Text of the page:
During the 2015 C2C festival, country duo and the argued originators of the ‘bro-country’ genre, Florida Georgia Line divided the festival audience.  Younger audience members engaged with their set, whilst older, more traditional country fans were less receptive of their sound, choosing to leave the arena during their set and bombard the C2C twitter page with complaints and requests that the band not return to the festival stage. Despite the duo now being seven-time Academy of Country Music Award winners, C2C has not asked them to return, as marketing and research of their audience proved that this could have a negative effect on the festival’s prestigious reputation, so concurring with Bowdin et al.’s definition, to ‘distribute an event experience that meets these needs’. In addition, C2C increase their marketing opportunities and audience reach, by broadcasting performances from the event live, and following the event, on radio. This is a useful marketing tool allowing them to analyse the statistics of performances, artists, and country sub-genres listened to on radio, and then determine which artists to book in the future to receive the best audience approval.

 

Both festivals are extremely active on social media, using it for marketing purposes in different ways. C2C use their twitter account throughout the year for promotion of their festival, and the alumni artists of C2C who have previously performed, and are returning to tour the UK. However, in the months leading up to, and during the festival, C2C do use their account to interact much more with their audience, as well as promoting their event, in order to advertise and attract a larger audience. For the first time in 2018, C2C had ‘Sponsored’ posts on Instagram, meaning that the festival pay to have their event feature on the app for users that would not usually see information about the festival.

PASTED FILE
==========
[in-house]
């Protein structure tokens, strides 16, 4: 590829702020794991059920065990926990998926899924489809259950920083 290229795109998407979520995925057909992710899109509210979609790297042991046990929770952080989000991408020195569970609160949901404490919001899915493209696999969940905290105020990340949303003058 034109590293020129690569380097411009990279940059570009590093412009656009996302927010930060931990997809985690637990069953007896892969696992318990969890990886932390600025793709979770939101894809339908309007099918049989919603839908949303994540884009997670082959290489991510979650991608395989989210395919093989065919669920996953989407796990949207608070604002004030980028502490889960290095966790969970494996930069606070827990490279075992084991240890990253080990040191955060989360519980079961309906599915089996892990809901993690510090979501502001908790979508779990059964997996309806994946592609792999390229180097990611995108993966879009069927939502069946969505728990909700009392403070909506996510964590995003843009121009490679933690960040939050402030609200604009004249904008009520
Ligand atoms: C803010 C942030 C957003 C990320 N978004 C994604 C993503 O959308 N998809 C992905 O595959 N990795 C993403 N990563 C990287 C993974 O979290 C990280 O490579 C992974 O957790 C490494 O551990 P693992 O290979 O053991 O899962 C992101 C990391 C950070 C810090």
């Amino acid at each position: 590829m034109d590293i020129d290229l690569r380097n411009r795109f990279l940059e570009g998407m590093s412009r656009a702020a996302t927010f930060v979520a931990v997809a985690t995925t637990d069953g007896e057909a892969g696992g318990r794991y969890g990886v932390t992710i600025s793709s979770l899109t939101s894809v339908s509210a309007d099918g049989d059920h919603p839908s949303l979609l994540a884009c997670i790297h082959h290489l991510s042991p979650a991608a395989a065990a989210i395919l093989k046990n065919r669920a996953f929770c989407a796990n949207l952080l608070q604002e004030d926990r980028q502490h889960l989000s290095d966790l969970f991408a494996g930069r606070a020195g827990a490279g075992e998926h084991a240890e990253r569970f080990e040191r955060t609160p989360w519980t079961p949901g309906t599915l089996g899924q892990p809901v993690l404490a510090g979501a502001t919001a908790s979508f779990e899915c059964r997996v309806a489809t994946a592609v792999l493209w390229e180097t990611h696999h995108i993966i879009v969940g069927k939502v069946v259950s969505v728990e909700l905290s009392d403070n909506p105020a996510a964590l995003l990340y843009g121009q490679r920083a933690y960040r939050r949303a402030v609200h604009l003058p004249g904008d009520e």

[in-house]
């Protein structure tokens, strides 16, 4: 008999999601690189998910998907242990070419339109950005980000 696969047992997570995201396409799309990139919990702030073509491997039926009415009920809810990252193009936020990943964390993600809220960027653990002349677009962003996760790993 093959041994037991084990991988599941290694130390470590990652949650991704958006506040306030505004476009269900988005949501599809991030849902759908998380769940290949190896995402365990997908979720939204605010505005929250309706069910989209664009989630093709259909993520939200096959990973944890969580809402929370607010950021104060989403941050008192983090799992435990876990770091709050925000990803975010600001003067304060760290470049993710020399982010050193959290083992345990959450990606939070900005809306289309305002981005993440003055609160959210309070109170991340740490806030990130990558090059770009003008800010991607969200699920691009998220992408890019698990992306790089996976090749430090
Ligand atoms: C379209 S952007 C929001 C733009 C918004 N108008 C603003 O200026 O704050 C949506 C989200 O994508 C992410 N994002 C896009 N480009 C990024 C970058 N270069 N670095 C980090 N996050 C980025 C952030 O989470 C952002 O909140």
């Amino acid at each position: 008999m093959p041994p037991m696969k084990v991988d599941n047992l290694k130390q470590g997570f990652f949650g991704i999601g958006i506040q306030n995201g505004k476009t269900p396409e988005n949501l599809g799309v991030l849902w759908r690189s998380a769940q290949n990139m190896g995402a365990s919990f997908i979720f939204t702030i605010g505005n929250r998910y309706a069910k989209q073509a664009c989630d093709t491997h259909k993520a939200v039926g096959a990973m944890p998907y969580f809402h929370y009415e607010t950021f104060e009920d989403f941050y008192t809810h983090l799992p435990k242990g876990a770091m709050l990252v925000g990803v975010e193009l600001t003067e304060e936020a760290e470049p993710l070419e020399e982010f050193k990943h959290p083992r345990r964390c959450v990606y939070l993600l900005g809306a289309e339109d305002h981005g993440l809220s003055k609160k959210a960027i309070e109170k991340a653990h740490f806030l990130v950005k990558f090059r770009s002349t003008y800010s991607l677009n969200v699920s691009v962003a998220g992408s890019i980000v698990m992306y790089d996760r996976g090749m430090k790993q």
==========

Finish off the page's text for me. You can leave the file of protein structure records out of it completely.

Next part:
Black Deer however use their social media extensively, including; announcing / promoting their line up across various platforms, promoting their sponsors / partners on Facebook, promoting artists using festival photographs on Instagram, and, most noticeably, interacting with their audience on twitter. It is possible for Black Deer to interact easier with a wider amount of their audience than for C2C, due to the size of the festivals. Black Deer has a following on twitter of 1,700 people, whereas the C2C twitter account has 31,800 followers. Thus Black Deer will find it easier to interact with a larger percentage of their audience, as there will be a lower amount of tweets to consider, allowing them to build relationships with their audience, making the festival feel more humble, welcoming and friendly, which is the entire ambience of the festival, whereas C2C is designed simply to attract as large an audience as possible to experience country music.

 

Finally, C2C markets through their app showing the full line-up for the festival in London and all available merchandise, allowing audience members to learn about the artists and plan their festival day by ‘saving’ the artists they want to see. The app is another marketing tool, analysing the statistics of which artists have been ‘saved’ and looking at the most requested artist’s merchandise, this allows the festival organisers to identify which artists to book again, as well as indicating which merchandise should be promoted within the app, in order to create the largest profit possible.